Indoor Composting – Part 1

Did you know that you can compost indoors?

This is good news for those who embrace composting. No more trudging in the rain, sleet or snow to the composting bin in your backyard during the colder months. Instead, make space in your kitchen, basement, or closet for an indoor composting system.

Even apartment or condo dwellers can join in the fun. Use your compost for indoor plants or balcony gardens and planters. Give the excess to gardeners in the community, friends, and relatives. Community gardens would benefit from a compost donation, as would your building’s lawns, flowerbeds, gardens, trees, and shrubs.

There’s a good reason for composting in addition to producing a wonderful soil amendment for your garden. Millions of tons of food and kitchen scraps are thrown away each year. This organic waste rots in landfills, where it generates methane gas emissions. Methane is a powerful greenhouse gas 28–36 times more harmful to the environment than carbon dioxide in terms of its trapping of heat in the atmosphere, according to the U.S. Environmental Protection Agency.

DIY Indoor Composting

Do-it-yourself composting is the cheapest method and the most popular. You can compost on a small scale if you have limited space, and you can make your own composter. The kitchen counter or the space under the sink are great places to set up your compost area. This system of composting, however, is time-consuming and requires regular maintenance.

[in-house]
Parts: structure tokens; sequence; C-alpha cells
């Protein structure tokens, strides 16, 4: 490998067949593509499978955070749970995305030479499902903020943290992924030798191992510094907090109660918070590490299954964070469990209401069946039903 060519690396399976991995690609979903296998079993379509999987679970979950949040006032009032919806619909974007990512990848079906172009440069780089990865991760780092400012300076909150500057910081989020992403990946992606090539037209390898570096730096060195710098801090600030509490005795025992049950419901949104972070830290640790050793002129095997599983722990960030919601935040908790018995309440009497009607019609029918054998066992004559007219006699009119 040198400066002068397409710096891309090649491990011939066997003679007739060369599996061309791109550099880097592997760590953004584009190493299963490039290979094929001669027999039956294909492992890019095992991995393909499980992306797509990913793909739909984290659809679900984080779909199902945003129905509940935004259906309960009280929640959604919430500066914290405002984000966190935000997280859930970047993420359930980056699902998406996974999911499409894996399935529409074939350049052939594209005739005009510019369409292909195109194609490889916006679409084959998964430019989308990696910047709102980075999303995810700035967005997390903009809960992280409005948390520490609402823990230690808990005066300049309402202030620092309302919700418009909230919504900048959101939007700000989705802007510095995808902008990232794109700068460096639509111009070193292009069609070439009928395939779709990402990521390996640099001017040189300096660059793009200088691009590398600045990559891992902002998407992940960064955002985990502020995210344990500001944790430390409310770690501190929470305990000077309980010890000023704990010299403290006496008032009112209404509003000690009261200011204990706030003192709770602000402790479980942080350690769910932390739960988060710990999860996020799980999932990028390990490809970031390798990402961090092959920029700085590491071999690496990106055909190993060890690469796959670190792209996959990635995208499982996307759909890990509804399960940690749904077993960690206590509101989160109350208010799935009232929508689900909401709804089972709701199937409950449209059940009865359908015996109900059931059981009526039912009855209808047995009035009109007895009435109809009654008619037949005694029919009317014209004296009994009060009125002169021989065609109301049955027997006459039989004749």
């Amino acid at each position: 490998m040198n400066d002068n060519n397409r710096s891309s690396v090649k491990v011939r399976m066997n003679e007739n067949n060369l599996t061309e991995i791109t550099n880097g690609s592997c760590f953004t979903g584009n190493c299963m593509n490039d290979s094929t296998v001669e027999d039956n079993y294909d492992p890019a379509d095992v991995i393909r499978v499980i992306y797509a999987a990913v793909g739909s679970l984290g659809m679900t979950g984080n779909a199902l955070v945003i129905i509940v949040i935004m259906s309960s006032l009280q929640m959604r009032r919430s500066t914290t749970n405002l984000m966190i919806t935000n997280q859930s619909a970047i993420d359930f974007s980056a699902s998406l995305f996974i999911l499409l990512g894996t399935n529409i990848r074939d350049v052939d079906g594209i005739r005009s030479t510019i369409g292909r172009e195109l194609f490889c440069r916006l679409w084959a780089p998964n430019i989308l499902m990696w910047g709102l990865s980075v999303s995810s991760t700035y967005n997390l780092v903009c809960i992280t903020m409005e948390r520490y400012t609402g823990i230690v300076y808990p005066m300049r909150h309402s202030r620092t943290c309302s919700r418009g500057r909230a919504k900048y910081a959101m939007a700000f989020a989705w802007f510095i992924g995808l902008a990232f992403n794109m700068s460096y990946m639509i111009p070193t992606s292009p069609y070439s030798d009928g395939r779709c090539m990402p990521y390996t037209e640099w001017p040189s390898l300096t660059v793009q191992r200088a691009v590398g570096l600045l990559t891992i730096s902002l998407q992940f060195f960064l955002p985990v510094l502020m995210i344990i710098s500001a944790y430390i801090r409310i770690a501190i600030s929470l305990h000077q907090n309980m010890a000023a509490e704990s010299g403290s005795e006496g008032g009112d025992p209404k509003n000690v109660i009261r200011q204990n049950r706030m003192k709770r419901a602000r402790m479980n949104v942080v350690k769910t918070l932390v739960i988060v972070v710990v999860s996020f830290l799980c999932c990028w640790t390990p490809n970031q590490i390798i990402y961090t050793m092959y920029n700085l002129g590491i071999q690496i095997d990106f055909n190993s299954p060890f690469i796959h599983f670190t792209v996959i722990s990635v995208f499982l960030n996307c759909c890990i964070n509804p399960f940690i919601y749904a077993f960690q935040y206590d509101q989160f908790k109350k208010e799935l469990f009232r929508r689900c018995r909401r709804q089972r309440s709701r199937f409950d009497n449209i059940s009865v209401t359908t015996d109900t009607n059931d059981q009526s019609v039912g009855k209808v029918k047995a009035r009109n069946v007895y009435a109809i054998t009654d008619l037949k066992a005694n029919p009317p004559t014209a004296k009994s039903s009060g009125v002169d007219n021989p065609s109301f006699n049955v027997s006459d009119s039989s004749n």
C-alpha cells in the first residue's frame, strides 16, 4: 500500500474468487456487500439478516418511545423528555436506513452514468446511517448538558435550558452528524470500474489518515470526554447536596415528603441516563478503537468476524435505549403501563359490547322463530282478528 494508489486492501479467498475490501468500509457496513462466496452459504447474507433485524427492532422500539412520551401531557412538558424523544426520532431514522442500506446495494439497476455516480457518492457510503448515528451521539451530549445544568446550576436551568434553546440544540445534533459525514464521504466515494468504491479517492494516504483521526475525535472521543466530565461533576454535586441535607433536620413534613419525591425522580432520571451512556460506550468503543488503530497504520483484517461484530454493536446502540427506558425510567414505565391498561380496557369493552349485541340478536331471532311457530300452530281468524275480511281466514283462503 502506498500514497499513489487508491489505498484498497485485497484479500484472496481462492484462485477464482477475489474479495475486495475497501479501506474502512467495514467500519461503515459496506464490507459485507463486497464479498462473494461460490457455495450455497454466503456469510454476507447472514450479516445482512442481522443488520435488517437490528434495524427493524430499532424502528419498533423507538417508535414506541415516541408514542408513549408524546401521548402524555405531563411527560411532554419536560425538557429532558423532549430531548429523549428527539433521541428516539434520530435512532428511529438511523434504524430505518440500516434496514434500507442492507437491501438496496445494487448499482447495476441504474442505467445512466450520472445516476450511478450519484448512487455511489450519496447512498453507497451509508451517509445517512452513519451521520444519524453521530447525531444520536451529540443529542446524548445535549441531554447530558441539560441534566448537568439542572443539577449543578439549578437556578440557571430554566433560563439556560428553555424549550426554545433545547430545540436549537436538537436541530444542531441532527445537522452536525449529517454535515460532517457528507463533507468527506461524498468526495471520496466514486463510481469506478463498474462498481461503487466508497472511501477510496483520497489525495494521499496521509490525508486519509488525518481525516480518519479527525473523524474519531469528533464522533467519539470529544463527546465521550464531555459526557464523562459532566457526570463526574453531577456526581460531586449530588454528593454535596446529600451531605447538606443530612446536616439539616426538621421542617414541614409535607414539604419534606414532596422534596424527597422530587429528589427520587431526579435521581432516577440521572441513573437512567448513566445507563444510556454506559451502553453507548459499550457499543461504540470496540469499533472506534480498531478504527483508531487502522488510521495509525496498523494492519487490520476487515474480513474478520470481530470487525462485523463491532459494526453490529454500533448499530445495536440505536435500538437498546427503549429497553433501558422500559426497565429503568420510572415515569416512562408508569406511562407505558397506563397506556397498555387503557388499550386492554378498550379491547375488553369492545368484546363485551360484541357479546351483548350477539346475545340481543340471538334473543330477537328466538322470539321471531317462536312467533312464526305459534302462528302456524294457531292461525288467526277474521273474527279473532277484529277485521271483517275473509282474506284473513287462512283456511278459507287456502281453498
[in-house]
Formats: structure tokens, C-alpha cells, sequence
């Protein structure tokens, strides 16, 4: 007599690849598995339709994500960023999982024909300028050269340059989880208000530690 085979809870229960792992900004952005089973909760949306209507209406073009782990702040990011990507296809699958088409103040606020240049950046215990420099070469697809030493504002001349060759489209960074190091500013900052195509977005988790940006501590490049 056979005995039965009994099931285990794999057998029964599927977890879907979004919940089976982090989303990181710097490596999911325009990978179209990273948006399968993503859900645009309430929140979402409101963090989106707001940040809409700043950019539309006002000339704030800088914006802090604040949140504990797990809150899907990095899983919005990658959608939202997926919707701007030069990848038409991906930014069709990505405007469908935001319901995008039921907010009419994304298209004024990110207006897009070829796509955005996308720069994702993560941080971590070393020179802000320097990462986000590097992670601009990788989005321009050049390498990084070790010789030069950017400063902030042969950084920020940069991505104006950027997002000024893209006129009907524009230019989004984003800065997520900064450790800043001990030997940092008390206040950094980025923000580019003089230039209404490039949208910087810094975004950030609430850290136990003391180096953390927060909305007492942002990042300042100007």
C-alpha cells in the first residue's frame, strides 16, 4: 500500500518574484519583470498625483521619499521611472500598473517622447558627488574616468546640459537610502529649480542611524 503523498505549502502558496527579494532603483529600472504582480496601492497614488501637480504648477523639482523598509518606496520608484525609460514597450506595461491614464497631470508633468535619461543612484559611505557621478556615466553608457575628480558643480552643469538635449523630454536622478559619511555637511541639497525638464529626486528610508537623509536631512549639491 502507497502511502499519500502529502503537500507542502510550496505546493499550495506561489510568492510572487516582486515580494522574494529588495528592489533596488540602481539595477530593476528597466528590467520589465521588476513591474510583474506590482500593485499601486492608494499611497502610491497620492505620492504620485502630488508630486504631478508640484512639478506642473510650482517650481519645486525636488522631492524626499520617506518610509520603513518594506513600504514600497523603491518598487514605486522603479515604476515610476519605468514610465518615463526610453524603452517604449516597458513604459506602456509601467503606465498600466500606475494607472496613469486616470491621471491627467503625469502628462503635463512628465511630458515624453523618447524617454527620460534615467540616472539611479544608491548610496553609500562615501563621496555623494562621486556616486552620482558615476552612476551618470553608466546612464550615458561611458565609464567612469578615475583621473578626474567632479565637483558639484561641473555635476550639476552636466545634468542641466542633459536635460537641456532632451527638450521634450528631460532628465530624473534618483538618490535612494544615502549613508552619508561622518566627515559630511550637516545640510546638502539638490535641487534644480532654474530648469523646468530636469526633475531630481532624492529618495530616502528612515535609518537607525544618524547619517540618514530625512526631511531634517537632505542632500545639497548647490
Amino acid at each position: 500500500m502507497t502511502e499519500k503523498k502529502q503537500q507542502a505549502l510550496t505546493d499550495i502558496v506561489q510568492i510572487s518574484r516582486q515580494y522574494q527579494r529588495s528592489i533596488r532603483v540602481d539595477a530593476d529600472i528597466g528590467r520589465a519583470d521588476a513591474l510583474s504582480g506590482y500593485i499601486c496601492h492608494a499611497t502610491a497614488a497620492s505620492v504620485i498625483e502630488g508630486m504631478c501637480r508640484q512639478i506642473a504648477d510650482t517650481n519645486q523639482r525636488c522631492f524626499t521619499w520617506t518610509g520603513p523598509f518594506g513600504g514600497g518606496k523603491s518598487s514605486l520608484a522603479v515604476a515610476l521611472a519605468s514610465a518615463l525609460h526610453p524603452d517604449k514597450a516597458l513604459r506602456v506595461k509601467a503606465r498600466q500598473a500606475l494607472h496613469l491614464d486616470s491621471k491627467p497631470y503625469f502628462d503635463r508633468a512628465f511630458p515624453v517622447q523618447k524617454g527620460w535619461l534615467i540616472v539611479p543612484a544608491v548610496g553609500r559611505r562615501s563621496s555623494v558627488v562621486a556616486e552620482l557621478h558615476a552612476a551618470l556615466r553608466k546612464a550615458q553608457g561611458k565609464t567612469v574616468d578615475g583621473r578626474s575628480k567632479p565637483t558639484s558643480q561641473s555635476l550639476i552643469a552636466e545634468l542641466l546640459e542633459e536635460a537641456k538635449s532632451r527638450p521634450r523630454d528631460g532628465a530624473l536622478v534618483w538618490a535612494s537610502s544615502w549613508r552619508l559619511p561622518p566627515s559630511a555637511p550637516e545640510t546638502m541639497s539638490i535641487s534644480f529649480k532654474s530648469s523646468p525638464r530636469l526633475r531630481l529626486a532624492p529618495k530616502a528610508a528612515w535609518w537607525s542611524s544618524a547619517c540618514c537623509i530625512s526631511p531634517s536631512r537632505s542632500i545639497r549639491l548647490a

Setting Up for DIY Indoor Composting

To set up for DIY composting you will need:

  • one large plastic container with a lid and a smaller container that fits inside
  • space for the large container
  • a tool such as a drill or knife to make holes in the smaller container and the lid
  • sawdust (mixed with some shredded paper if you wish)
  • woodchips (these can be reused)
  • food scraps (but no fats, oils, dairy, or meat)

The sawdust and woodchips provide the carbons or “browns”, and the food scraps provide the nitrogen or “greens” for successful composting.

Next Steps

  1. Drill or punch approximately 15–20 holes in the bottom of the smaller container.
  2. Layer woodchips on the bottom of the large container.
  3. Place the smaller container inside the larger one.
  4. Layer woodchips on the bottom of the smaller container, followed by a layer of sawdust. Next, put food scraps on top of the sawdust, and then layer some more sawdust on top of those scraps.
  5. Drill or punch holes in the lid and cover the larger container, or you can leave the lid slightly uncovered rather than make holes.
  6. Continue to layer materials as instructed in step 4 until the smaller container is full. Keep the containers in your designated spot.

The materials will warm up as they break down, and the resulting warm air will rise, drawing in fresh air from the bottom. An earthy smell is ideal, but if an unpleasant odor develops the materials are not getting enough air. Make sure air is getting into the larger container so it can flow upward through the layers of the smaller one. Maintain a moist environment, and add some water if the contents dry out. You will notice the volume of materials decreasing by one-third to one-half as they decompose.